A brighter future for wood burning

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					                                                    HETAS Ltd
                                     Orchard Business Centre
                                              Stoke Orchard
                                          Cheltenham, Glos.,
                                                 GL52 7RZ.
                                          Tel: 0845 634 5626

A brighter future for wood burning
With a push to carbon neutral solutions, there has been a significant growth in
the market for wood burning appliances. Bruce Allen, Director of HETAS explains
the organisation’s efforts and how this industry is changing so fast that HETAS
constantly has to reassess its position.

The resurgence of solid fuel industry in recent years

Manufacturers and installers operating in this sector are enjoying significant sales
and growth. As higher carbon fuels take a hit in terms of cost and carbon
emissions, wood and wood based fuels and appliances are gaining popularity.
There are challenges but customers are developing a real appetite for solutions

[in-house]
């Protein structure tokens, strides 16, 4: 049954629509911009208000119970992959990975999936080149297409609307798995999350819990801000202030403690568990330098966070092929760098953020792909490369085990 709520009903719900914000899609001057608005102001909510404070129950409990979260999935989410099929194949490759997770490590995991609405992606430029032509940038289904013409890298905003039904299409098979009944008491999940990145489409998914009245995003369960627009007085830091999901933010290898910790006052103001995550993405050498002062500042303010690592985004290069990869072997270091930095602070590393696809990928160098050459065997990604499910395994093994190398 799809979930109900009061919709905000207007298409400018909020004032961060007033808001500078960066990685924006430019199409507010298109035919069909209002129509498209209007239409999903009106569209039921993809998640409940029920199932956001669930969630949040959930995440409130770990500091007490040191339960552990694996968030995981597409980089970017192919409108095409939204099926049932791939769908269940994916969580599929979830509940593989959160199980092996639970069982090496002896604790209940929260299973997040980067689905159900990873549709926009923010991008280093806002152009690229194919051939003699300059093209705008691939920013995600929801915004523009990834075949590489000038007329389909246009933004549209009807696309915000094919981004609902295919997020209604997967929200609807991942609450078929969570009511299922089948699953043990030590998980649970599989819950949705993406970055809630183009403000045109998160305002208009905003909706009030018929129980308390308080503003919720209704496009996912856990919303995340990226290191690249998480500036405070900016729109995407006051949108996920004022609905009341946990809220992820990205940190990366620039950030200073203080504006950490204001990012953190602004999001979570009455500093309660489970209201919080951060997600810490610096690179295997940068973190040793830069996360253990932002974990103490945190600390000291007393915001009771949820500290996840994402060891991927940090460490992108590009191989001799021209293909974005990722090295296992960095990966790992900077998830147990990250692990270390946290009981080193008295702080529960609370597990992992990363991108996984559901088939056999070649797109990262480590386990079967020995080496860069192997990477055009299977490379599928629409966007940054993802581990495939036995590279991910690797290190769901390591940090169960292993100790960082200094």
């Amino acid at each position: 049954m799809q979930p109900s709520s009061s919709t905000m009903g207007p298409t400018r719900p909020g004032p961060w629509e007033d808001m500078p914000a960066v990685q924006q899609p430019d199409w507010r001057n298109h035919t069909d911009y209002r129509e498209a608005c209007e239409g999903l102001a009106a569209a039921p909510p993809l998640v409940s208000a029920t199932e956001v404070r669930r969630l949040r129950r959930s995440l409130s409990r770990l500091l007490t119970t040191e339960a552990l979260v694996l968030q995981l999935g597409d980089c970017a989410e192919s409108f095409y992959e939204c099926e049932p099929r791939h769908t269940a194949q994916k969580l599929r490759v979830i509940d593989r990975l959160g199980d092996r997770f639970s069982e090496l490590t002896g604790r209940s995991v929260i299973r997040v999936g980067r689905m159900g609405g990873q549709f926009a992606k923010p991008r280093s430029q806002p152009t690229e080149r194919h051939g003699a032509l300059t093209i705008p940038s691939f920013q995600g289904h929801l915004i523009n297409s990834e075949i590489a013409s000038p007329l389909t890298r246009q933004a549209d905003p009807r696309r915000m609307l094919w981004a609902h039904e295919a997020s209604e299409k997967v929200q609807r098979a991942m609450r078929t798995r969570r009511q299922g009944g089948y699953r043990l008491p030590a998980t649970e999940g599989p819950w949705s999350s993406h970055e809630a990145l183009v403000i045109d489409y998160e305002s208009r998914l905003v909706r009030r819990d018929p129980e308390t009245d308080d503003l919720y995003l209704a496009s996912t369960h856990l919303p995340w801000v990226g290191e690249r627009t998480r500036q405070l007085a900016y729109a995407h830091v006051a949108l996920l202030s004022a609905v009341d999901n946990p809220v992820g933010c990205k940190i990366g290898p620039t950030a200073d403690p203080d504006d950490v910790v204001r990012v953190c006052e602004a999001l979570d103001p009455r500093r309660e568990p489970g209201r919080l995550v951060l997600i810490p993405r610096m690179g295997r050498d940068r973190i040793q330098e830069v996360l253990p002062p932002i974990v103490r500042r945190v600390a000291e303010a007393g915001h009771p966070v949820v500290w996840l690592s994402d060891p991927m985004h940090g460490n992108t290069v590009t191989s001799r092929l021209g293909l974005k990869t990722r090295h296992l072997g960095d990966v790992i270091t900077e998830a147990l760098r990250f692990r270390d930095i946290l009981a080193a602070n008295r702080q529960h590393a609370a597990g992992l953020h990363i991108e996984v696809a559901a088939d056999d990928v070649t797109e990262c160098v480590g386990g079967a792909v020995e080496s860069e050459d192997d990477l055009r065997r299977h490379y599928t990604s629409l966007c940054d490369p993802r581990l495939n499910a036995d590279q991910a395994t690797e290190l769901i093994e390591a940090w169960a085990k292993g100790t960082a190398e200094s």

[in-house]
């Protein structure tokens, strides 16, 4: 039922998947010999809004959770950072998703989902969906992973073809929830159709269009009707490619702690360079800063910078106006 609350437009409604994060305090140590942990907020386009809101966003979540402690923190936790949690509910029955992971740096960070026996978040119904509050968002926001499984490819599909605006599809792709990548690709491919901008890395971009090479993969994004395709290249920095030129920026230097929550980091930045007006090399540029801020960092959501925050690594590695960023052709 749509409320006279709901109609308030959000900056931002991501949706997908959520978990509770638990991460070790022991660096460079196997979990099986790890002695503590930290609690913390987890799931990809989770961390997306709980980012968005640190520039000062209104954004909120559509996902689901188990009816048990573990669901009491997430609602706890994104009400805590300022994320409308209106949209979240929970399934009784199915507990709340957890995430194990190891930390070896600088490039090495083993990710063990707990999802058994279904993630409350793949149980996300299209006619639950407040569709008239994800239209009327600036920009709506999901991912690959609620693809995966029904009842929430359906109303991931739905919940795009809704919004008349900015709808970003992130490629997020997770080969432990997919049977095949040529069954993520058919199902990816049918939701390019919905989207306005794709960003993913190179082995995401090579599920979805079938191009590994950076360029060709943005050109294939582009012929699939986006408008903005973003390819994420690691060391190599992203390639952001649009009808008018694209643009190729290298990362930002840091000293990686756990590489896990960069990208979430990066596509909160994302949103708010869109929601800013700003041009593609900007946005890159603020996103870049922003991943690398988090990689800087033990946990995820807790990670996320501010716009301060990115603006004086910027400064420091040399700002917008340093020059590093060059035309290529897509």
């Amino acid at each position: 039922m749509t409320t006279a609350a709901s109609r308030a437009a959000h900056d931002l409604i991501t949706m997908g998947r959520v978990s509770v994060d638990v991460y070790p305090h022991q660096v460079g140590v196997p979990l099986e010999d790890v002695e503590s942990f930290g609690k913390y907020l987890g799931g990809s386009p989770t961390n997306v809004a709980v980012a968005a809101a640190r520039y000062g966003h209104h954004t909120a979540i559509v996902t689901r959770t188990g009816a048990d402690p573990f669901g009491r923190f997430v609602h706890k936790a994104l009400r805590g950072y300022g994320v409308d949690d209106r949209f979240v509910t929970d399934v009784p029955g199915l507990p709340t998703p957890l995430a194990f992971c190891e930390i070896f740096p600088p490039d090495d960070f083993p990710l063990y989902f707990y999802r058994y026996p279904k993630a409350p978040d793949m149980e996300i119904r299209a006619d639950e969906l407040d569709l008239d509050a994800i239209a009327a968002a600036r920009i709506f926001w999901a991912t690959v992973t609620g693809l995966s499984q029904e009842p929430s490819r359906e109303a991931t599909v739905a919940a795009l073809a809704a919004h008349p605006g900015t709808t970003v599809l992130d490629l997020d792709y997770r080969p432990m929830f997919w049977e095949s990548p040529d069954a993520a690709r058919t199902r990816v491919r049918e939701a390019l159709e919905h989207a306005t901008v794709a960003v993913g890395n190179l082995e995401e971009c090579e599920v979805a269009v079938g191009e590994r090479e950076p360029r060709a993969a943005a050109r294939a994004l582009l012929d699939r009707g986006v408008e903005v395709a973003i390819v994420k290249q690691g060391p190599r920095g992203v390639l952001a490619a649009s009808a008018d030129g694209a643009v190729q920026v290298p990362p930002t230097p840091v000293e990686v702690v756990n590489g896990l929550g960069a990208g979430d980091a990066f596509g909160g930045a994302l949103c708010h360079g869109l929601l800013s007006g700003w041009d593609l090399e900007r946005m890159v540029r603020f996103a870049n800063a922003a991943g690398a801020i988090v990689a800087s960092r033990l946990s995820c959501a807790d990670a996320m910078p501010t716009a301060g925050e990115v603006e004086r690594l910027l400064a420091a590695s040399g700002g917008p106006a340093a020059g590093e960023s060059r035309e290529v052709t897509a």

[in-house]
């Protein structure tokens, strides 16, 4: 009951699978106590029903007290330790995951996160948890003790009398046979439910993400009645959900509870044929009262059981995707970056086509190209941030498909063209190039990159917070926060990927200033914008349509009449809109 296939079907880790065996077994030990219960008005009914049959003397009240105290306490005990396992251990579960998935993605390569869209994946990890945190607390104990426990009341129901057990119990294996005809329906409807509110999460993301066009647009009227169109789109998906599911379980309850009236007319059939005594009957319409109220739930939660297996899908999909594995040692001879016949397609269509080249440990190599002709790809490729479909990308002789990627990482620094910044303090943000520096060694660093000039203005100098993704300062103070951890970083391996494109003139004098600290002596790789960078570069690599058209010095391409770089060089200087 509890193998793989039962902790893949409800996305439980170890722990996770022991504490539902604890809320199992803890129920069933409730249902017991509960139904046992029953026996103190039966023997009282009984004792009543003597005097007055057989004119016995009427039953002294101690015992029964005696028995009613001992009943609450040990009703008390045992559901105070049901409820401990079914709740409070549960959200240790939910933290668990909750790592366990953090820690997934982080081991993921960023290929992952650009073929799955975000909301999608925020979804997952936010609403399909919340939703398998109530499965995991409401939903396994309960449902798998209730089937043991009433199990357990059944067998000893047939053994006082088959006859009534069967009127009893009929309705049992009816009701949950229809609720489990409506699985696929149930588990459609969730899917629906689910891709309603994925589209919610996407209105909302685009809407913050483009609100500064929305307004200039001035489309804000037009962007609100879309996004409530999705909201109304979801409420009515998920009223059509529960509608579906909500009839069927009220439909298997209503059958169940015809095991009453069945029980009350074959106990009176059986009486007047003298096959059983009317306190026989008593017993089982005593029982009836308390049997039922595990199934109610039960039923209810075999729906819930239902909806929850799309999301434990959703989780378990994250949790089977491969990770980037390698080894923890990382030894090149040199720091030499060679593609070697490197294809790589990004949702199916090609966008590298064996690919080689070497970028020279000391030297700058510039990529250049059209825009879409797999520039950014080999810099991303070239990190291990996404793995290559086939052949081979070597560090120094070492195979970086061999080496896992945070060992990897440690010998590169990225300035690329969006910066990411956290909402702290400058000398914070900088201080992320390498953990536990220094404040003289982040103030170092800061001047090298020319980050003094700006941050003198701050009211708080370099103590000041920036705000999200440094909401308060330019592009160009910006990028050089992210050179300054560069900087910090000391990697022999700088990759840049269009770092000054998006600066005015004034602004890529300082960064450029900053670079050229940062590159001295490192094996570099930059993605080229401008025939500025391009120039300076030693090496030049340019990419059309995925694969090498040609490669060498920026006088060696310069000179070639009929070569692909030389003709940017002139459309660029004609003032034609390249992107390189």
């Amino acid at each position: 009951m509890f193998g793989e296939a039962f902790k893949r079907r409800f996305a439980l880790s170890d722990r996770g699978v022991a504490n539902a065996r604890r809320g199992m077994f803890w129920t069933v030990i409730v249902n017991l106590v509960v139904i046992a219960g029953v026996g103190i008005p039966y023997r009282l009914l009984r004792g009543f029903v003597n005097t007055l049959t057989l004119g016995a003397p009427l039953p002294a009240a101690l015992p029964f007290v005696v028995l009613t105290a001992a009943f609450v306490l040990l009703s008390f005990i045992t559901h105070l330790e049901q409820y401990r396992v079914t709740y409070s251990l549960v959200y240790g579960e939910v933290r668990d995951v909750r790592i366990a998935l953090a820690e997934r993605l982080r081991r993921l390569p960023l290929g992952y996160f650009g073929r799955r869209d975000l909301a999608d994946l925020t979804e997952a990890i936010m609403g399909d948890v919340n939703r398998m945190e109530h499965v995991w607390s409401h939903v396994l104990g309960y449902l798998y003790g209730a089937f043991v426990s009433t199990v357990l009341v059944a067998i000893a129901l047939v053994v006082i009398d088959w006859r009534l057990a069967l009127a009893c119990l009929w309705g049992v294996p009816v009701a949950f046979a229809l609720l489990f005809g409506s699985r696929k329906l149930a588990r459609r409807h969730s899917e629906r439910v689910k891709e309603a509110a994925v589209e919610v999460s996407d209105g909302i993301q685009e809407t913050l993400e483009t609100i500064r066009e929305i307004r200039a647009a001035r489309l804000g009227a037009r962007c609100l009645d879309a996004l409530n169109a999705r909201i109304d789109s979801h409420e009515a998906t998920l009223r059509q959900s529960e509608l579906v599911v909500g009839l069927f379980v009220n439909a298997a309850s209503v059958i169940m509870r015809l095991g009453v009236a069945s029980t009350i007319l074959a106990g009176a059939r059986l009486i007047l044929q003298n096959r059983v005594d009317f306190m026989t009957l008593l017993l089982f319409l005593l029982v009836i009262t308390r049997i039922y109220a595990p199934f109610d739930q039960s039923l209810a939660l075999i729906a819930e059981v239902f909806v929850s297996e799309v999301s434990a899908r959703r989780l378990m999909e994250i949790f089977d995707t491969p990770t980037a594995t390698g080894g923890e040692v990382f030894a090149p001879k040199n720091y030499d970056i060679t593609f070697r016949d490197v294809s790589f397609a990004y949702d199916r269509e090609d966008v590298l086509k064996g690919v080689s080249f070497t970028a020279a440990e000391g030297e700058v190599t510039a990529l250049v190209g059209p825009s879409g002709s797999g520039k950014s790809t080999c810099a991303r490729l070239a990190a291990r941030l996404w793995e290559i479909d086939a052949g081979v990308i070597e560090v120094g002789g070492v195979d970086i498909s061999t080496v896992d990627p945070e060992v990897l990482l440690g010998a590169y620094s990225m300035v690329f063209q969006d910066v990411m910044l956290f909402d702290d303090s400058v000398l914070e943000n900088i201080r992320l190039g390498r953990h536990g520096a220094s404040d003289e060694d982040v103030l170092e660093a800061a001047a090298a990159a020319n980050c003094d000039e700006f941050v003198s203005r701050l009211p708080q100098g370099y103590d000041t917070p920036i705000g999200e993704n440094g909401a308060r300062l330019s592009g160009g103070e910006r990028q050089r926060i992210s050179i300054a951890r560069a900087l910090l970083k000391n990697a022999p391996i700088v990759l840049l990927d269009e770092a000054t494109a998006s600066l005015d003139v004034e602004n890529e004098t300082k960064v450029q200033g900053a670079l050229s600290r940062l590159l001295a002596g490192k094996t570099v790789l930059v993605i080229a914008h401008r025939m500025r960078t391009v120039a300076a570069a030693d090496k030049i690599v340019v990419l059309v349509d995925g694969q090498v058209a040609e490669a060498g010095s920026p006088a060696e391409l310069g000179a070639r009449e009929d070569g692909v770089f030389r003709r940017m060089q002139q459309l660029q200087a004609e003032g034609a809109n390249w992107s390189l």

that make homes comfortable and save carbon at the same time. People still
enjoy stoves with a real flame.

Solid fuel is now seen as wood, wood based biomass fuels and solid mineral fuels.
There are also some other biomass products which vary in how successful they
are in today’s marketplace. The real issue for us as we see more wood fired
installations is the quality of the fuel used. HETAS is working with other industry
bodies to see if we can introduce a fuel quality scheme. We already have interest
from wood yards supplying seasoned and semi-seasoned wood logs and interest
is developing in the wood pellet supply sector. We hope to have our first
approved wood log supplier in the spring this year. We are working on a pellet
scheme based on proposed European Standards. This wood quality scheme will
give consumers confidence in the quality and sourcing of fuels that they are

The use of sustainable wood fuels is now seen as an excellent, carbon-neutral
option for the domestic and commercial/industrial sectors, and can contribute to
the zero carbon home of the future; especially when combined with other micro-
generation technologies like solar water heating. In terms of reducing your
carbon footprint, wood biomass is hard to beat. If we look at how the Domestic
Heating Compliance Guide works, a combination of wood burning with solar-
heated hot water for the summer months, is going to make the carbon footprint